RALEIGH—North Carolina will remain in Safer At Home Phase 2 for another five weeks, until Sept. 5, Gov. Roy Cooper announced today.
As students and staff return to schools, colleges and universities, the state needs to double down on efforts to decrease COVID-19 numbers, he said.
“Other states that lifted restrictions quickly have had to go backward as their hospital capacity ran dangerously low and their cases jumped higher,” Cooper said. “We will not make that mistake in North Carolina.
He said the state’s COVID-19 numbers are going in a stable direction, due to the state’s implementing the mandatory wearing of face coverings, but the numbers still aren’t where he and others would like them.
“If people do the things we ask them to do we can drive down these numbers,” Cooper said.
The data, said Dr. Mandy Cohen, secretary of the North Carolina Department of Health and Human Services, said the current data are lagging indicators (since the virus has a 10 to 14 day incubation period and the average testing turnaround in the state is three to four days.
Positive COVID-19 tests, as a percentage of all tests administered, are still hovering between 7% and 8%, Cohen added, which is substantially above the desired goal of 5% positivity.
Because the data lags behind real time and because of the school openings this month, they decided to retain Phase 2 for five weeks instead of two or three, Cooper said.
He noted that when he closed schools back in March, the spread of COVID cases started to slow.
While some of North Carolina’s numbers have mostly leveled, any progress is fragile as other states have shown with sudden and devastating surges in viral spread, Cohen said.
“While overall we are seeing signs of stability, we still have much work to do,” she continued. “Our recent trends show us what is possible when we commit to slowing the spread by wearing face coverings and following those simple but powerful 3Ws.”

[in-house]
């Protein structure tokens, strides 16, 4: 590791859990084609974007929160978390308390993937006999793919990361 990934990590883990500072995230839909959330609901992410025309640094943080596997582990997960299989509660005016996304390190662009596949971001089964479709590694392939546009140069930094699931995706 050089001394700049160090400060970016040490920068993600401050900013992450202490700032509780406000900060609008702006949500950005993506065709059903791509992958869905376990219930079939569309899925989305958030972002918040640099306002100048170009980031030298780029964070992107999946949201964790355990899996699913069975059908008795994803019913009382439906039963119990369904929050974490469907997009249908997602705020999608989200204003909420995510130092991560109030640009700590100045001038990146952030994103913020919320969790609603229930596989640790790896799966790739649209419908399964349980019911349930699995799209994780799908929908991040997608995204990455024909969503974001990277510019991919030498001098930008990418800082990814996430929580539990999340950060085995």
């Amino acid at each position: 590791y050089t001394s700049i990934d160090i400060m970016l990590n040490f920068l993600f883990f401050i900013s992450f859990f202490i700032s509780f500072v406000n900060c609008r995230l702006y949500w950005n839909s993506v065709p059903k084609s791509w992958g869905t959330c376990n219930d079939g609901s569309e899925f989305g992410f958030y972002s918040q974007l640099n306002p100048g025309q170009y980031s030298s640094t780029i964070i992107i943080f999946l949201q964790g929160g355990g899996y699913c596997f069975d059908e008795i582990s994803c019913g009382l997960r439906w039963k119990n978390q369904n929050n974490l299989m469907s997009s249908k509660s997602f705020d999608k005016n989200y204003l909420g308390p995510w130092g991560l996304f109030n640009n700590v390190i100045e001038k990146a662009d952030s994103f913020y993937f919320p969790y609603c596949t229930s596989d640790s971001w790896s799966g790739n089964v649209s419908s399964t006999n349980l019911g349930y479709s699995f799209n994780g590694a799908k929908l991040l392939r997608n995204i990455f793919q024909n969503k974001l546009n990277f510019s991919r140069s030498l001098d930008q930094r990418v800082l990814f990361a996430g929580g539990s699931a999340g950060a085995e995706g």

This Phase 2 has been in effect since May 22, and its extension means that businesses such as bars and gyms are still officially prohibited from operating.
Trajectory in COVID-Like Illness (CLI) Surveillance Over 14 Days:
North Carolina’s syndromic surveillance trend for COVID-like illness is declining, though remains elevated.
Trajectory of Lab-Confirmed Cases Over 14 Days:
North Carolina’s trajectory of lab-confirmed cases has stabilized but remains high.
Trajectory in Percent of Tests Returning Positive Over 14 Days:
North Carolina’s trajectory in percent of tests returning positive is stable but still elevated.
Trajectory in Hospitalizations Over 14 Days:
North Carolina’s trajectory of hospitalizations is beginning to level.
In addition to these metrics, the state continues building capacity to be able to adequately respond to an increase in virus spread. These areas include:
While testing turnaround times have improved, the number of tests done has decreased over the past week. Testing is a priority for anyone who has symptoms or those who may have been exposed to COVID-19, including:
- Anyone who has attended a mass gathering including a protest.
- Anyone who works in a setting at higher risk of exposure such as a grocery store, restaurant, gas station, or childcare program.
- People who live or work in high-risk settings such as long-term facilities, homeless shelters, correctional facilities or food processing facility.
We continue hiring contact tracers to bolster the efforts of local health departments. There are over 1,500 full-time and part-time staff supporting contact tracing efforts, including the 615 Community Care of North Carolina (CCNC) contact tracers.
Personal Protective Equipment:
Our personal protective equipment (PPE) supplies are stable.
View the slides and graphs from today’s presentation.
Read the Executive Order.
According to the Washington Post, as of Aug. 5, at least 154,000 people have died from coronavirus in the U.S. and at least 4,793,000 cases have been reported.